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Quiet power supply for this build
Posted: Sun Sep 14, 2008 4:10 am
I came here a few months ago to ask this question but then put the build on hold until the HD X4870 X2 became available to the UK.
My build looks as follows:
Antec Solo case problably with replaced outtake fan
Core 2 Duo 3.33Ghz 45nm w/ HR-01 PLUS using 120mm duct to outtake fan
2x 4GB RAM
ATI HD 4870X2 - just starting to look into cooling for this
Asus Xonar DX
Measuring power draw is not my forte, and in the past I have simply lent towards overkill. I believe the Enermax Modu82+ 625W is popular here, but at that rating may be overkill for my needs. On the other hand I suspect that at the very least the GPU may be replaced two generations down the line, or if suddenly quad computing becomes a gaming must within four years then that also could be replaced.
So, should I stick with an Enermax Modu82+ 625W, or is there a better choice for my needs?
Posted: Sun Sep 14, 2008 5:03 am
There have been reports that the Enermax82+ isn't doing well with a 4870X2.
And even if copes with the high load (264W according to Xbitlabs) it would ramp up significantly.
Link to Xbitlabs article, page 6: http://www.xbitlabs.com/articles/video/ ... html#sect0
My advice would go for a PSU with 140 mm fan that keeps the rpm low upto 400W, like the Zalman 850W.
Link to SPCR review, page 4: http://www.silentpcreview.com/article834-page4.html
That PSU however is big and heavy, but the Coolermaster Silent Pro, also made by Enhance, entered the market.
BTW, do you realize that the 4870X2 won't fit in the Solo, unless you cut into the drive bay?
And if you'll be able to find an aftermarket cooler for the 4870X2, you'll dump all that heat into the case.
This would ruin your ducted setup for the CPU.
Posted: Sun Sep 14, 2008 5:52 am
I didn't know it didn't fit the Solo. That's... a pain.
Posted: Sun Sep 14, 2008 8:19 am
I've been steered towards the P182 as an alternative to the SOLO and as I'm someone looking to do minimal work on the case itself this looks like a good choice.
I looked at your PSU and certainly it looks to be a solid choice. I was surprised that, with the noise coming in as low as it does, that it isn't on the recommended PSU page. I love that it's putting so much power into the box but staying so damn quiet with absolutely no customisation, and the kind of head-room that means you don't need to understand power load.
There appear to be quite a few in the ZM #-HP range, do you know if they are all equivalent in terms of noise?
Another question would be whether the cables will be long enough to work with the P182's two-tier design?
I am not that knowledgeable on the workings of PSUs, if I have a kilowatt PSU does that mean it is permanently pulling that much power, or does it respond to system demand? In other words, ignoring up-front costs, would it cost more to run a more powerful power supply?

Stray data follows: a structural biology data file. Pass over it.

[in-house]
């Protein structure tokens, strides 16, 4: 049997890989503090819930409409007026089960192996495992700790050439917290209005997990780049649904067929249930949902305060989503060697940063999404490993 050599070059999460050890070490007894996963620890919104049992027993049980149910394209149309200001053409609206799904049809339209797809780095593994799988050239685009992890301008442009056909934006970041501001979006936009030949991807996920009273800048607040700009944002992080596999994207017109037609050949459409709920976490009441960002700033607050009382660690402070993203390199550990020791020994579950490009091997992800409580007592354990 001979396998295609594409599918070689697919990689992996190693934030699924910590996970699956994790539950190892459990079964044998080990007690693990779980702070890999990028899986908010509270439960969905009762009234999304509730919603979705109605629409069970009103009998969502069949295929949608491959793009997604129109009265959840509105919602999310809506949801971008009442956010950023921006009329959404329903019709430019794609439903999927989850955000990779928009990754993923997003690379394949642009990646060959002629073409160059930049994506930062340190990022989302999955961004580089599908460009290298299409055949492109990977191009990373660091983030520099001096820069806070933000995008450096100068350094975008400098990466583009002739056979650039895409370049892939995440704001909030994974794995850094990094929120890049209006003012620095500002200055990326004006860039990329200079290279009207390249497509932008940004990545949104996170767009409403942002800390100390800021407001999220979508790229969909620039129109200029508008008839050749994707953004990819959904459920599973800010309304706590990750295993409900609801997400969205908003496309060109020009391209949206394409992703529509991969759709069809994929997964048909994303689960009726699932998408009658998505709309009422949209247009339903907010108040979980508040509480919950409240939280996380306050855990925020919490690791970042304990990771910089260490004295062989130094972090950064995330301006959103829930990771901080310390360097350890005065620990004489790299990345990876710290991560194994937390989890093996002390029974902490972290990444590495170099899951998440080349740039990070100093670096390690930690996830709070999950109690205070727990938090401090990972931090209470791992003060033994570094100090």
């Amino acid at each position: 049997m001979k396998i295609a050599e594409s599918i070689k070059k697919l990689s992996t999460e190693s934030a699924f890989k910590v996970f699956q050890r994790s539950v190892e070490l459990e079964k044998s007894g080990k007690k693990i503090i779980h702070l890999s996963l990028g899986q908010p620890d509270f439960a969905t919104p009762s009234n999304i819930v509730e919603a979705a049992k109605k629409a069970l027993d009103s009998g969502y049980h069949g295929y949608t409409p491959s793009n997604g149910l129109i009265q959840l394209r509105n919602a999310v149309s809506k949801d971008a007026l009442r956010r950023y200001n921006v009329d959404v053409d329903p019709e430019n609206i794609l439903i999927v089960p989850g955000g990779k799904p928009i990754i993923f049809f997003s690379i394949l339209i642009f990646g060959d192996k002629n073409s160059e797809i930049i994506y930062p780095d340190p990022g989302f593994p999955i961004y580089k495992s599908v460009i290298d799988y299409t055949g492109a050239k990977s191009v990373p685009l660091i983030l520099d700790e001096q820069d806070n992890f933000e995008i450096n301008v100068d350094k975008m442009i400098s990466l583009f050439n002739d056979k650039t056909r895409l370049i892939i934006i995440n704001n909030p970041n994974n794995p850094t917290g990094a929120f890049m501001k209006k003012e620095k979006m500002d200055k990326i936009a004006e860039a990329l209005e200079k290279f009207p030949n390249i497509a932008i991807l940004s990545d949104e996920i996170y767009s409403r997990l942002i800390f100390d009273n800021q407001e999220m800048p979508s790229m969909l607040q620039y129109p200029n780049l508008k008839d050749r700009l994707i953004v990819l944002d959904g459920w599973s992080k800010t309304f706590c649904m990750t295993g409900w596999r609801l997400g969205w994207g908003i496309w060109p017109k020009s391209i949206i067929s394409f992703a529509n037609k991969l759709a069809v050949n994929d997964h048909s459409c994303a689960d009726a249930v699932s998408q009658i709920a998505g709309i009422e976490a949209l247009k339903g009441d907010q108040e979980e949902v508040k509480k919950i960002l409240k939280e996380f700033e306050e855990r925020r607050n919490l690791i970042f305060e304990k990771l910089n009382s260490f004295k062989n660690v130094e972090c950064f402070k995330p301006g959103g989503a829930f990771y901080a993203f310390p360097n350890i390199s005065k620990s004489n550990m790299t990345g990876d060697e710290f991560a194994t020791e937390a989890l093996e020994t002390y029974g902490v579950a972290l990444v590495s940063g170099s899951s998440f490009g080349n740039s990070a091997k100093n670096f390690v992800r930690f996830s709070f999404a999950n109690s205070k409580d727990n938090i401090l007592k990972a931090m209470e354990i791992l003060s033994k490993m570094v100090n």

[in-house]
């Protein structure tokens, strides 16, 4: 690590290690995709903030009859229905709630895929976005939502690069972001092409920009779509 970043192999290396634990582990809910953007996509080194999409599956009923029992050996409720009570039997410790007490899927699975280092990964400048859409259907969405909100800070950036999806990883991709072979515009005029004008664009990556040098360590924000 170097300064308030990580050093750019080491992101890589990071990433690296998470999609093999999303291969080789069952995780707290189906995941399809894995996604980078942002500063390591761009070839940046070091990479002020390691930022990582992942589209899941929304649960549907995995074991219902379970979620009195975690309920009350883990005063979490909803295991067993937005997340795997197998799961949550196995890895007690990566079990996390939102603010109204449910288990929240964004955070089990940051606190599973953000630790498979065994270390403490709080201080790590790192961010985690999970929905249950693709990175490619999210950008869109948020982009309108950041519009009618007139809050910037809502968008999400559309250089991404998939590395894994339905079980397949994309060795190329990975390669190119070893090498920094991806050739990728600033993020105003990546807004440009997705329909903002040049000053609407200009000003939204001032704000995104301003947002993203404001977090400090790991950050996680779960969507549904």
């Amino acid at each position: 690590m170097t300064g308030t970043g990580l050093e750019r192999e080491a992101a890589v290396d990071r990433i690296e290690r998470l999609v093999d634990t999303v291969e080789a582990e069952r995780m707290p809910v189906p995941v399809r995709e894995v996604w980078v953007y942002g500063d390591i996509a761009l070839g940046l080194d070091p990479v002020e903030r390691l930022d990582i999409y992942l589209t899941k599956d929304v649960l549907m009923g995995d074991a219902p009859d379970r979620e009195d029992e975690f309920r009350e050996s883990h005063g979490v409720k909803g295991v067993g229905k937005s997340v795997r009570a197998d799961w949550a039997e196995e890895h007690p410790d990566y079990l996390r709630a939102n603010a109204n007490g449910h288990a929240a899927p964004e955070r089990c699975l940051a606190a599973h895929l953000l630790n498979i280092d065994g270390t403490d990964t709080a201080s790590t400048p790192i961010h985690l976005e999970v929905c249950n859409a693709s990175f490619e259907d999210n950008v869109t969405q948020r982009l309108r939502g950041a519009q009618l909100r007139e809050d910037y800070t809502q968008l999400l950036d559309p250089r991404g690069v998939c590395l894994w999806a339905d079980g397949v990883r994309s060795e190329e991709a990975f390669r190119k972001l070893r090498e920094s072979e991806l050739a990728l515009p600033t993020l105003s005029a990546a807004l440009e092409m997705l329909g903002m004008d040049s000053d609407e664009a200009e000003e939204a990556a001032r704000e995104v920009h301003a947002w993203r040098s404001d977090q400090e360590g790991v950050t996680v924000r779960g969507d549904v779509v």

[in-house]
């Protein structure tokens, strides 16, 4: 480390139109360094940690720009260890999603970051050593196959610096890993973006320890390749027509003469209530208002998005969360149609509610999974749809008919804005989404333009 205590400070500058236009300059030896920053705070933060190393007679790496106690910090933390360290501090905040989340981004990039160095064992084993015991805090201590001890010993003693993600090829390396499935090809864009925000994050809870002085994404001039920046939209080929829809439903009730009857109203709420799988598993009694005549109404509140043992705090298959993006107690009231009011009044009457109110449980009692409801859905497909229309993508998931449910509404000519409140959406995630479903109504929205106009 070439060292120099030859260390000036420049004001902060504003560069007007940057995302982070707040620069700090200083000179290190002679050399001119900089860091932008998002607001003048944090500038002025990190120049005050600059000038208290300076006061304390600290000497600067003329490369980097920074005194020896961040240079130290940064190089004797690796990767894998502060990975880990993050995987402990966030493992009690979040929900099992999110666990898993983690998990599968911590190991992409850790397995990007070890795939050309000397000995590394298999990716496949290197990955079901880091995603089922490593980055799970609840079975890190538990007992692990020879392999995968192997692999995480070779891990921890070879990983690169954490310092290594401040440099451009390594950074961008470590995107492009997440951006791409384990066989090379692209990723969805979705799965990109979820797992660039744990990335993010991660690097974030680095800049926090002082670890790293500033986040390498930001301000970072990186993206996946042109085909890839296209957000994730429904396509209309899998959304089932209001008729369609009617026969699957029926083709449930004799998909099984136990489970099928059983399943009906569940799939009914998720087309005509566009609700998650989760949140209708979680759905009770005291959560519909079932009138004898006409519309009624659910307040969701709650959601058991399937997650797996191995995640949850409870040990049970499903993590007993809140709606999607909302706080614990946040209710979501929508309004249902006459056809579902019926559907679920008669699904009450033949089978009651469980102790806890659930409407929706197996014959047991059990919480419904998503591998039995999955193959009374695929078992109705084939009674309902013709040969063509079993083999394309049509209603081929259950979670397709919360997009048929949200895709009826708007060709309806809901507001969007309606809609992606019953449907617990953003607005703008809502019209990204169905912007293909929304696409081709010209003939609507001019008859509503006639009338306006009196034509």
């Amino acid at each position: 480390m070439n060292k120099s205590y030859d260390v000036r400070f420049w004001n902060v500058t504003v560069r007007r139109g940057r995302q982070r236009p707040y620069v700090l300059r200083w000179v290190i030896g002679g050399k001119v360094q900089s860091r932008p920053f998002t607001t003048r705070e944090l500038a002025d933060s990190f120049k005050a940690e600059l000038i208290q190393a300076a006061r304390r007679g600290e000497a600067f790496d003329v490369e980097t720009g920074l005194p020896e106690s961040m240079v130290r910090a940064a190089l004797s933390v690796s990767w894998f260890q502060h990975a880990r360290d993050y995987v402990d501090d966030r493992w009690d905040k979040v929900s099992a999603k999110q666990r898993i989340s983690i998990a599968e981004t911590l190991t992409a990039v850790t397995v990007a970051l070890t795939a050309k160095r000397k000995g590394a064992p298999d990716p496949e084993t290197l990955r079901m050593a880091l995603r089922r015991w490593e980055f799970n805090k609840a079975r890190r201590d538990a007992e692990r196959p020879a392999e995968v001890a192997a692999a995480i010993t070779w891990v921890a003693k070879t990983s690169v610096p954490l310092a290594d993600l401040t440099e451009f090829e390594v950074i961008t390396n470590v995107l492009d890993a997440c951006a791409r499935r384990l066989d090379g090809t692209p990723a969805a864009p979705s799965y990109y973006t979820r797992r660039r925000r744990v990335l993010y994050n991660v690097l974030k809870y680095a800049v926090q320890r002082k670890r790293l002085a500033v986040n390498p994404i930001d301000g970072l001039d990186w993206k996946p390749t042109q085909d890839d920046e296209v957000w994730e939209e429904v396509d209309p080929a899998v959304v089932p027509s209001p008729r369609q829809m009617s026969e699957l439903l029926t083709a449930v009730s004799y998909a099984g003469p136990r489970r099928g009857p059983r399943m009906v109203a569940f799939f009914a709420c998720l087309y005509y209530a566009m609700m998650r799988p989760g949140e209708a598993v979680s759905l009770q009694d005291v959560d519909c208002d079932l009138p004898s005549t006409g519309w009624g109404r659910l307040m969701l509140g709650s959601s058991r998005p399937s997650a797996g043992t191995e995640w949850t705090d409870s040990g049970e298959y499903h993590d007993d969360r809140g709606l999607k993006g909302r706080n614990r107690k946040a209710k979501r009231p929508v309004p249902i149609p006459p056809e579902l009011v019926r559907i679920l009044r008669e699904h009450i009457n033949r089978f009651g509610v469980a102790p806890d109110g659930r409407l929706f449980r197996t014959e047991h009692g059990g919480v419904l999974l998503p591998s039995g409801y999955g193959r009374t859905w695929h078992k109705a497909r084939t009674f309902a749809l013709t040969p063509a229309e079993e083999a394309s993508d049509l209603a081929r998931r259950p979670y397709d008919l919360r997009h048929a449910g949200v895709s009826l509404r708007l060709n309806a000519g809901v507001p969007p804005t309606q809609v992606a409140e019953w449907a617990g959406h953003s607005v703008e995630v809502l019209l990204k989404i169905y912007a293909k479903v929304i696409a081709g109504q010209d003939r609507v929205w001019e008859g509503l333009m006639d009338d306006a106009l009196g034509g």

Posted: Sun Sep 14, 2008 9:59 am
A PSU outputs approximately the amount of power that your system draws plus some procent. The quality of the PSU determines how efficient it is.
For example, an 80+ certified PSU draws power from the wall equivalent to what the system needs + ~20%.
The efficiency of a PSU degrades the hotter it gets. Most PSU's are rated at a certain output at a certain temperature. The output of the PSU degrades significantly for every 10 degrees celsius the temperature rises in the PSU.
Posted: Sun Sep 14, 2008 10:26 am
OK, so really the rating represents maximum draw, while the effeciency is how much it will cost me to run over time. So an 80% efficient 750 power supply is cheaper to run than a 70% 650 PSU, approximately.
Posted: Sun Sep 14, 2008 10:48 am
Quitch wrote:OK, so really the rating represents maximum draw, while the effeciency is how much it will cost me to run over time. So an 80% efficient 750 power supply is cheaper to run than a 70% 650 PSU, approximately.
That sounds about right. An 80+ PSU are 80% efficient at almost any realistic load. A low quality non efficient PSU can fluctuate a lot all over the spectrum and will also degrade faster/get hotter.
Posted: Sun Sep 14, 2008 10:51 am
In that case I'll probably go with the ZM 750-HP, since I assume it should, pretty much, share the same characteristics as the ZM 1000-HP, while being cheaper and providing all the power I need.
Posted: Sun Sep 14, 2008 10:54 am
Quitch wrote:In that case I'll probably go with the ZM 750-HP, since I assume it should, pretty much, share the same characteristics as the ZM 1000-HP, while being cheaper and providing all the power I need.
note the ZM 750-HP is supposedly based on a different PCB from the 850 and 1000W versions. (see the review of the ZM-600 which was not very favourable). you're probably better off with something like a Corsair TX750.
Posted: Sun Sep 14, 2008 10:57 am
I thought the ZM-600 wasn't part of the HP range?
EDIT: My bad, it clearly is. I think I'll just play safe and invest the additional money in the 1000 then.